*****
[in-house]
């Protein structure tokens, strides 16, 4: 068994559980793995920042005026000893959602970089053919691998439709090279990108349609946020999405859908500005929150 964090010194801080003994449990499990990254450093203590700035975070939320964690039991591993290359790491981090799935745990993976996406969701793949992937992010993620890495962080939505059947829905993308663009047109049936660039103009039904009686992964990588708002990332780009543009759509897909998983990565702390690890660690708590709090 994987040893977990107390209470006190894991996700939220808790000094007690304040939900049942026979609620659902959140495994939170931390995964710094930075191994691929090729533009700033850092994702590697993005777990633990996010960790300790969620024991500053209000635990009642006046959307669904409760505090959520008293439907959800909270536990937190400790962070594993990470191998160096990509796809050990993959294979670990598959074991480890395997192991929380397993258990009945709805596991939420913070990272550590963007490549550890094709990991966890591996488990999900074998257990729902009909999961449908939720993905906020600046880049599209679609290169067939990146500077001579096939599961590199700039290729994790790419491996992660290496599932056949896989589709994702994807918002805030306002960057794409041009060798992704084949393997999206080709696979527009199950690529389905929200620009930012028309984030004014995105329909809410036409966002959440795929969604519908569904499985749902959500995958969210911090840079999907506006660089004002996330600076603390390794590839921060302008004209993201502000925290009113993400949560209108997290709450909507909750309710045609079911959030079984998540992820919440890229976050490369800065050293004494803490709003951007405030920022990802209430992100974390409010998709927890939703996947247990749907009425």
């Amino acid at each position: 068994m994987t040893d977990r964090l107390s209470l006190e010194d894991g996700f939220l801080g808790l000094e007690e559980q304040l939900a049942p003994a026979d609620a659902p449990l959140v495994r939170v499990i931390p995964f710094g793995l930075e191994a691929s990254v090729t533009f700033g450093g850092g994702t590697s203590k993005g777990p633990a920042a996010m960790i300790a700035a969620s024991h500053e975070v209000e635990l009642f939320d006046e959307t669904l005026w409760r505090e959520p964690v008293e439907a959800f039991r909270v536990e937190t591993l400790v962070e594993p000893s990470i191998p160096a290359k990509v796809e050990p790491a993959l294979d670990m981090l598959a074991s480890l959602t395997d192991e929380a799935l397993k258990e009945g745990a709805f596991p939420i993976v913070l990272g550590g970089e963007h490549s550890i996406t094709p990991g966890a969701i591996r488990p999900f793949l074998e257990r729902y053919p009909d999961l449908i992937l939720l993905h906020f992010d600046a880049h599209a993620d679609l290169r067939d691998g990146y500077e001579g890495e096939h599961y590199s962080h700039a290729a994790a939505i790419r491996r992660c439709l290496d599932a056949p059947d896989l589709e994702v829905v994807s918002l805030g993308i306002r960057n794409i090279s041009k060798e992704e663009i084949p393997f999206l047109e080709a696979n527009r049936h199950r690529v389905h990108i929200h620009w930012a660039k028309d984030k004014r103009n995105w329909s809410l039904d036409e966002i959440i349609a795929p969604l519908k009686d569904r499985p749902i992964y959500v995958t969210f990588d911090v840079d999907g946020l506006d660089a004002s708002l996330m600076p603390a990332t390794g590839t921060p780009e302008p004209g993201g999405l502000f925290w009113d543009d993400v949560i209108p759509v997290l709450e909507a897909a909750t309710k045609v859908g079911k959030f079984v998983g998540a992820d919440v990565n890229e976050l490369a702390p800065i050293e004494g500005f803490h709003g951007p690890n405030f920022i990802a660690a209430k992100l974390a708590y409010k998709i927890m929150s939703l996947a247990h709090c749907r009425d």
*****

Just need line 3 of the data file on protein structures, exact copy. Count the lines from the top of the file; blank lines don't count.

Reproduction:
């Amino acid at each position: 068994m994987t040893d977990r964090l107390s209470l006190e010194d894991g996700f939220l801080g808790l000094e007690e559980q304040l939900a049942p003994a026979d609620a659902p449990l959140v495994r939170v499990i931390p995964f710094g793995l930075e191994a691929s990254v090729t533009f700033g450093g850092g994702t590697s203590k993005g777990p633990a920042a996010m960790i300790a700035a969620s024991h500053e975070v209000e635990l009642f939320d006046e959307t669904l005026w409760r505090e959520p964690v008293e439907a959800f039991r909270v536990e937190t591993l400790v962070e594993p000893s990470i191998p160096a290359k990509v796809e050990p790491a993959l294979d670990m981090l598959a074991s480890l959602t395997d192991e929380a799935l397993k258990e009945g745990a709805f596991p939420i993976v913070l990272g550590g970089e963007h490549s550890i996406t094709p990991g966890a969701i591996r488990p999900f793949l074998e257990r729902y053919p009909d999961l449908i992937l939720l993905h906020f992010d600046a880049h599209a993620d679609l290169r067939d691998g990146y500077e001579g890495e096939h599961y590199s962080h700039a290729a994790a939505i790419r491996r992660c439709l290496d599932a056949p059947d896989l589709e994702v829905v994807s918002l805030g993308i306002r960057n794409i090279s041009k060798e992704e663009i084949p393997f999206l047109e080709a696979n527009r049936h199950r690529v389905h990108i929200h620009w930012a660039k028309d984030k004014r103009n995105w329909s809410l039904d036409e966002i959440i349609a795929p969604l519908k009686d569904r499985p749902i992964y959500v995958t969210f990588d911090v840079d999907g946020l506006d660089a004002s708002l996330m600076p603390a990332t390794g590839t921060p780009e302008p004209g993201g999405l502000f925290w009113d543009d993400v949560i209108p759509v997290l709450e909507a897909a909750t309710k045609v859908g079911k959030f079984v998983g998540a992820d919440v990565n890229e976050l490369a702390p800065i050293e004494g500005f803490h709003g951007p690890n405030f920022i990802a660690a209430k992100l974390a708590y409010k998709i927890m929150s939703l996947a247990h709090c749907r009425d």